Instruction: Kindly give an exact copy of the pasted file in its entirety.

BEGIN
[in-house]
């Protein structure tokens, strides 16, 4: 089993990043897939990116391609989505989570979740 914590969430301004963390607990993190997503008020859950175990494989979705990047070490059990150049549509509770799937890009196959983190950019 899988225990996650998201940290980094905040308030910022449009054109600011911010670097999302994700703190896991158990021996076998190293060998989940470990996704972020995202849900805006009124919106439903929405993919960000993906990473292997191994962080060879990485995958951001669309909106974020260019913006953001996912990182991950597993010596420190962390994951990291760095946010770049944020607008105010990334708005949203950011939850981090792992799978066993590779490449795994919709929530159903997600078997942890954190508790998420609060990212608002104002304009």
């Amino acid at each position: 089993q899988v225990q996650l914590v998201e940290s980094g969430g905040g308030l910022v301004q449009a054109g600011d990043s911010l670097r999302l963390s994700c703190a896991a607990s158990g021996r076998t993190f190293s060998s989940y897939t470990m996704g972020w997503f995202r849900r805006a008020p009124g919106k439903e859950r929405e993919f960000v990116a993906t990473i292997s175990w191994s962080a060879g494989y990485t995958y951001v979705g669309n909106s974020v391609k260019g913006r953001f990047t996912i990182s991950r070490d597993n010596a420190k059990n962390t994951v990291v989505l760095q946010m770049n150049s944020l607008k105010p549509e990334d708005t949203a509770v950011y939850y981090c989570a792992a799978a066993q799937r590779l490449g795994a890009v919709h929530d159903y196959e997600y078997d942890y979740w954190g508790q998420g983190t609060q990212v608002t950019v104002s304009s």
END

[in-house]
């Protein structure tokens, strides 16, 4: 089993990043897939990116391609989505989570979740 914590969430301004963390607990993190997503008020859950175990494989979705990047070490059990150049549509509770799937890009196959983190950019 899988225990996650998201940290980094905040308030910022449009054109600011911010670097999302994700703190896991158990021996076998190293060998989940470990996704972020995202849900805006009124919106439903929405993919960000993906990473292997191994962080060879990485995958951001669309909106974020260019913006953001996912990182991950597993010596420190962390994951990291760095946010770049944020607008105010990334708005949203950011939850981090792992799978066993590779490449795994919709929530159903997600078997942890954190508790998420609060990212608002104002304009």
């Amino acid at each position: 089993q899988v225990q996650l914590v998201e940290s980094g969430g905040g308030l910022v301004q449009a054109g600011d990043s911010l670097r999302l963390s994700c703190a896991a607990s158990g021996r076998t993190f190293s060998s989940y897939t470990m996704g972020w997503f995202r849900r805006a008020p009124g919106k439903e859950r929405e993919f960000v990116a993906t990473i292997s175990w191994s962080a060879g494989y990485t995958y951001v979705g669309n909106s974020v391609k260019g913006r953001f990047t996912i990182s991950r070490d597993n010596a420190k059990n962390t994951v990291v989505l760095q946010m770049n150049s944020l607008k105010p549509e990334d708005t949203a509770v950011y939850y981090c989570a792992a799978a066993q799937r590779l490449g795994a890009v919709h929530d159903y196959e997600y078997d942890y979740w954190g508790q998420g983190t609060q990212v608002t950019v104002s304009s």